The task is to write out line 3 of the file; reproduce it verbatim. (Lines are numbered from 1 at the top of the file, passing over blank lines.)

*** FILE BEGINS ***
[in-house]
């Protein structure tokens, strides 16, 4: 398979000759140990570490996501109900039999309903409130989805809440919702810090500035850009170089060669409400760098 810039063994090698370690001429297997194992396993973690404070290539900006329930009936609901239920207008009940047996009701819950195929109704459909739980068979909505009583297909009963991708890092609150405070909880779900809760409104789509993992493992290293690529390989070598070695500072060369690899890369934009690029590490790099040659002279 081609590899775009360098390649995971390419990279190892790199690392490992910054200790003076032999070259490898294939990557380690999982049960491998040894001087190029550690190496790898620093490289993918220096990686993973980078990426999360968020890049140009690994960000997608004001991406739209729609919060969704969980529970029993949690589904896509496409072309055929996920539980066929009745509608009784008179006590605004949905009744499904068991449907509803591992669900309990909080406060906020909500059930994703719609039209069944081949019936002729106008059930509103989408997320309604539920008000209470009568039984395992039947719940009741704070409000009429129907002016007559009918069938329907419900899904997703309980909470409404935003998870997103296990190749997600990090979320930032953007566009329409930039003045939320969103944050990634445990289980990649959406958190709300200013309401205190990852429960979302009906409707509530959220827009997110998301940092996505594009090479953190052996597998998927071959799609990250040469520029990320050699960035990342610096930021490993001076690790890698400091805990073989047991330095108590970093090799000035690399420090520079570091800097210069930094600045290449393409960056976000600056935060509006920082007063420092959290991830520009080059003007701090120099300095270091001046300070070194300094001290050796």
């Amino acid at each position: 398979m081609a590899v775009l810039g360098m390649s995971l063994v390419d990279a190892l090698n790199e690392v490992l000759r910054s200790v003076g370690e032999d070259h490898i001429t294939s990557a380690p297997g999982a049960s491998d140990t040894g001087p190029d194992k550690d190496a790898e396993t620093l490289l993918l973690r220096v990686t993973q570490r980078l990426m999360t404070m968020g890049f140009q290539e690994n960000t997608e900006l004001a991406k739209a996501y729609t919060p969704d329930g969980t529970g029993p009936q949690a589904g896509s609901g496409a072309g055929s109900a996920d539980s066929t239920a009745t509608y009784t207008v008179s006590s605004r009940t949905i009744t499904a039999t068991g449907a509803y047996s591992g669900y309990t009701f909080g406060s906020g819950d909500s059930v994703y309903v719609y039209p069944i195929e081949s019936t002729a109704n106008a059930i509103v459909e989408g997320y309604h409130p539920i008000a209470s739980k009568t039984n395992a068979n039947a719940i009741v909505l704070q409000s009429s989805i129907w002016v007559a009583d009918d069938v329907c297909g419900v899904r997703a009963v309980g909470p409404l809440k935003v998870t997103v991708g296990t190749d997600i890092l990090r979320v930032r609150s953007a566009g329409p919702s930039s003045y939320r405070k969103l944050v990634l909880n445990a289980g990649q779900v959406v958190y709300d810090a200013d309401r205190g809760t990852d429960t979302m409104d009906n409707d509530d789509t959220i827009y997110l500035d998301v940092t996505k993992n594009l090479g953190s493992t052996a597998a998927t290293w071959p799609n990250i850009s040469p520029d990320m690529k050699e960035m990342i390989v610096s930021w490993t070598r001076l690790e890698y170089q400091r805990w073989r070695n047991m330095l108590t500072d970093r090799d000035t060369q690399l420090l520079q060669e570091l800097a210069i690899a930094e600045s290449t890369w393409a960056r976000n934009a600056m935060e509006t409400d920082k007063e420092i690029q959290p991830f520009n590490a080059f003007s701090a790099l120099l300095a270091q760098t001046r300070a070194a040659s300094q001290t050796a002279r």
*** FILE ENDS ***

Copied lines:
């Amino acid at each position: 398979m081609a590899v775009l810039g360098m390649s995971l063994v390419d990279a190892l090698n790199e690392v490992l000759r910054s200790v003076g370690e032999d070259h490898i001429t294939s990557a380690p297997g999982a049960s491998d140990t040894g001087p190029d194992k550690d190496a790898e396993t620093l490289l993918l973690r220096v990686t993973q570490r980078l990426m999360t404070m968020g890049f140009q290539e690994n960000t997608e900006l004001a991406k739209a996501y729609t919060p969704d329930g969980t529970g029993p009936q949690a589904g896509s609901g496409a072309g055929s109900a996920d539980s066929t239920a009745t509608y009784t207008v008179s006590s605004r009940t949905i009744t499904a039999t068991g449907a509803y047996s591992g669900y309990t009701f909080g406060s906020g819950d909500s059930v994703y309903v719609y039209p069944i195929e081949s019936t002729a109704n106008a059930i509103v459909e989408g997320y309604h409130p539920i008000a209470s739980k009568t039984n395992a068979n039947a719940i009741v909505l704070q409000s009429s989805i129907w002016v007559a009583d009918d069938v329907c297909g419900v899904r997703a009963v309980g909470p409404l809440k935003v998870t997103v991708g296990t190749d997600i890092l990090r979320v930032r609150s953007a566009g329409p919702s930039s003045y939320r405070k969103l944050v990634l909880n445990a289980g990649q779900v959406v958190y709300d810090a200013d309401r205190g809760t990852d429960t979302m409104d009906n409707d509530d789509t959220i827009y997110l500035d998301v940092t996505k993992n594009l090479g953190s493992t052996a597998a998927t290293w071959p799609n990250i850009s040469p520029d990320m690529k050699e960035m990342i390989v610096s930021w490993t070598r001076l690790e890698y170089q400091r805990w073989r070695n047991m330095l108590t500072d970093r090799d000035t060369q690399l420090l520079q060669e570091l800097a210069i690899a930094e600045s290449t890369w393409a960056r976000n934009a600056m935060e509006t409400d920082k007063e420092i690029q959290p991830f520009n590490a080059f003007s701090a790099l120099l300095a270091q760098t001046r300070a070194a040659s300094q001290t050796a002279r």